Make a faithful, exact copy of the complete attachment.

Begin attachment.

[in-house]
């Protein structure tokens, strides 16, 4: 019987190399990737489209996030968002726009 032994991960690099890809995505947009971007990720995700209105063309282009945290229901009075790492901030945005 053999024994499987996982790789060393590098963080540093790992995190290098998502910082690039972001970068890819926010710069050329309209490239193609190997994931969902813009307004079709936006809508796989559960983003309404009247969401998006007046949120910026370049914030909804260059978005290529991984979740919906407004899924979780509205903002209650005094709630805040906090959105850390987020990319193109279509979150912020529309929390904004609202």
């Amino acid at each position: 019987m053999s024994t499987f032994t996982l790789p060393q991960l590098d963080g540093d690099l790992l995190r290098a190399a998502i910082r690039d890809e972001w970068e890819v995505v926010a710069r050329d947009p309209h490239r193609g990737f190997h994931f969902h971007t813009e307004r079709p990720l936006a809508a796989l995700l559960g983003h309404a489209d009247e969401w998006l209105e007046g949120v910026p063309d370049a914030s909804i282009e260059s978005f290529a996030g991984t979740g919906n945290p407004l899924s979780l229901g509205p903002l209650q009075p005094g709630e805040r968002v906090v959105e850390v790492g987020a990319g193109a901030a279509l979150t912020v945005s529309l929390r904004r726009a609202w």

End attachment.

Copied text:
[in-house]
């Protein structure tokens, strides 16, 4: 019987190399990737489209996030968002726009 032994991960690099890809995505947009971007990720995700209105063309282009945290229901009075790492901030945005 053999024994499987996982790789060393590098963080540093790992995190290098998502910082690039972001970068890819926010710069050329309209490239193609190997994931969902813009307004079709936006809508796989559960983003309404009247969401998006007046949120910026370049914030909804260059978005290529991984979740919906407004899924979780509205903002209650005094709630805040906090959105850390987020990319193109279509979150912020529309929390904004609202």
């Amino acid at each position: 019987m053999s024994t499987f032994t996982l790789p060393q991960l590098d963080g540093d690099l790992l995190r290098a190399a998502i910082r690039d890809e972001w970068e890819v995505v926010a710069r050329d947009p309209h490239r193609g990737f190997h994931f969902h971007t813009e307004r079709p990720l936006a809508a796989l995700l559960g983003h309404a489209d009247e969401w998006l209105e007046g949120v910026p063309d370049a914030s909804i282009e260059s978005f290529a996030g991984t979740g919906n945290p407004l899924s979780l229901g509205p903002l209650q009075p005094g709630e805040r968002v906090v959105e850390v790492g987020a990319g193109a901030a279509l979150t912020v945005s529309l929390r904004r726009a609202w």